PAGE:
The name is beautiful in its aptness. The surface of the moon is desolate but so sublime in its solitude and lifelessness, that it ends up as magnificent, rather than fearsome or ugly. And some scenes in Magnificent Desolation are just that - magnificently desolate, in 3D. To watch acres and acres of a chunk of stardust floating a quarter million miles away from the earth, to walk in its tranquil, yet mysterious darkness, to grapple with its mirages and illusions, and to survive in it, is a trippy experience.
In the precious few frames of footage of the actual moon that Magnificent Desolation allows us, the beauty comes through. The sombre brown rocks and deathly quiet are actually felt, and you are left longing for more. But that is where the movie loses out.
MD is a mix of actual footage shot on the moon, and lots and lots of inspirational talk seeking to baptise children into inter-planetary adventure seekers. Tom Hanks talks down to you, doing his best Uncle Tom impression, voice choked with enthusiasm, describing human (read American) conquests, and the strength and ambition that made them possible.
When you aren't watching the moon, you are seeing little 2D TV screens of history floating about, somewhat like in Aditya 369's time-machine, if you remember that Telugu Balakrishna starrer. There are Nickelodeon-style animated diagrams and jokes that seem patronising to adults. Sometimes all the baby-talk is irritating.
In the midst of those, like a trailer, come promising snapshots of rocky lunar desolation. They make you salivate, and then disintegrate like a cotton-flower in a tight fist. You want another glimpse, but all you get is a bunch of American school-children lisping their ill-informed aspirations about space-travel.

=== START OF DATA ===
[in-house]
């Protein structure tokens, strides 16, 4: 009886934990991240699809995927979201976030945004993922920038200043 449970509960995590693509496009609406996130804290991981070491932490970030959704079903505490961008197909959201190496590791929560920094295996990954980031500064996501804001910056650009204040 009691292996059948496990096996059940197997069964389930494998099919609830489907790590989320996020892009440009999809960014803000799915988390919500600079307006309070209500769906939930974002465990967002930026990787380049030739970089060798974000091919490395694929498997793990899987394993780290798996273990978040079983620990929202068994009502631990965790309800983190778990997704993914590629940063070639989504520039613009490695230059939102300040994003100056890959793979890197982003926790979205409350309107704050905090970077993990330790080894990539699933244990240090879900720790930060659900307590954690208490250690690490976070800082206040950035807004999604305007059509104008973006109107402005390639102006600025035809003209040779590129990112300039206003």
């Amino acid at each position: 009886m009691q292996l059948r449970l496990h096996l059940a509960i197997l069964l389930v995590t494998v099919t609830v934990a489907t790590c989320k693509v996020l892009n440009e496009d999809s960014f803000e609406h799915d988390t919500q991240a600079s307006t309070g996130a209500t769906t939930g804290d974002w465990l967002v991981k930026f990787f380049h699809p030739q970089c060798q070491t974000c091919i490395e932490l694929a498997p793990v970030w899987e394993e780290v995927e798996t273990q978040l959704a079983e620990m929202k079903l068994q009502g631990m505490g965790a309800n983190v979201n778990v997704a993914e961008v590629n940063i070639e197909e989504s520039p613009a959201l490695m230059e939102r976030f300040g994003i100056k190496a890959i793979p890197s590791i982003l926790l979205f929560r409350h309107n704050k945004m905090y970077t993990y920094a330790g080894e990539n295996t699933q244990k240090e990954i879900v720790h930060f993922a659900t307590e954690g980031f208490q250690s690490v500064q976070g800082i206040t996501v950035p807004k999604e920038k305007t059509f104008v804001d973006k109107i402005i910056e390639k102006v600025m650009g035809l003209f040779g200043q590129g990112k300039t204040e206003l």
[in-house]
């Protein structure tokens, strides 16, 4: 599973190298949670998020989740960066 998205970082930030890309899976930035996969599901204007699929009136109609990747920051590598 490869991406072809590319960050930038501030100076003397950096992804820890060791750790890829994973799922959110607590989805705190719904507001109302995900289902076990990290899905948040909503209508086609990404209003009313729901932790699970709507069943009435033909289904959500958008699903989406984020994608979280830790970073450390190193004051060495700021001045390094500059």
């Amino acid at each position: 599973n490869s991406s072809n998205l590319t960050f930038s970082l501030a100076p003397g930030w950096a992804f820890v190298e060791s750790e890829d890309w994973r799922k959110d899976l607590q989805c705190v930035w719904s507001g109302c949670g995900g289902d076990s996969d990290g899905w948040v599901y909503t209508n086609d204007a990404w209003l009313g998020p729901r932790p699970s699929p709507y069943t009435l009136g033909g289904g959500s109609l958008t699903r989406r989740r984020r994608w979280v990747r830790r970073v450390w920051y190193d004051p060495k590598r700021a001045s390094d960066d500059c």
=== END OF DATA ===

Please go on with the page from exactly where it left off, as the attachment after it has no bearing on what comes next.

But you learn a lot too - you learn that moonwalking is nothing like what the erstwhile King Of Pop favoured, that travelling on the moon is not as easy as Tintin and Haddock's capers in Explorers On The Moon.
Every astronaut develops his own style of walking - waddling like a duck, or skipping like a Gazelle. The moon's atmosphere distorts distances, and you could stand on the lip of the Grand Canyon and think you are beside a ditch. Such scenes are shot with appropriate sensationalism, your jaw drops with horror when the delusion peels away.
Some intelligent CGI work and simulation has gone into fusing actual stereo images shot on the moon, to create the 3D affect. For example, when the lunar module lands, the dust rising into air is shown spinning with friction-free, unhindered violence. Instead of billowing into the air, the particles shoot out like missiles, and the 3D makes you feel like it's a sand-bomb bursting in your face.
There are voices of actual astronauts Buzz Aldrin, Neil Armstrong etc. alongside their Hollywood masqueraders Paul Newman, John Travolta, Matt Daemon and Mathew McConaughey, narrating nuggets of the precious Apollo mission experiences. Also shown is the projection of events in the imaginary scenario that the best-laid plans go awry. Eerie images of astronauts tripping forever on that monstrous, unmapped terrain are haunting.
In sum, here is a great movie to send your kids to, on an educational trip. You as an adult can find a few moments too, but they are tragically far-between. There will be better moon movies, this being the beginning of the IMAX 3D age after-all. Approach it in that humble spirit, and you will enjoy yourself.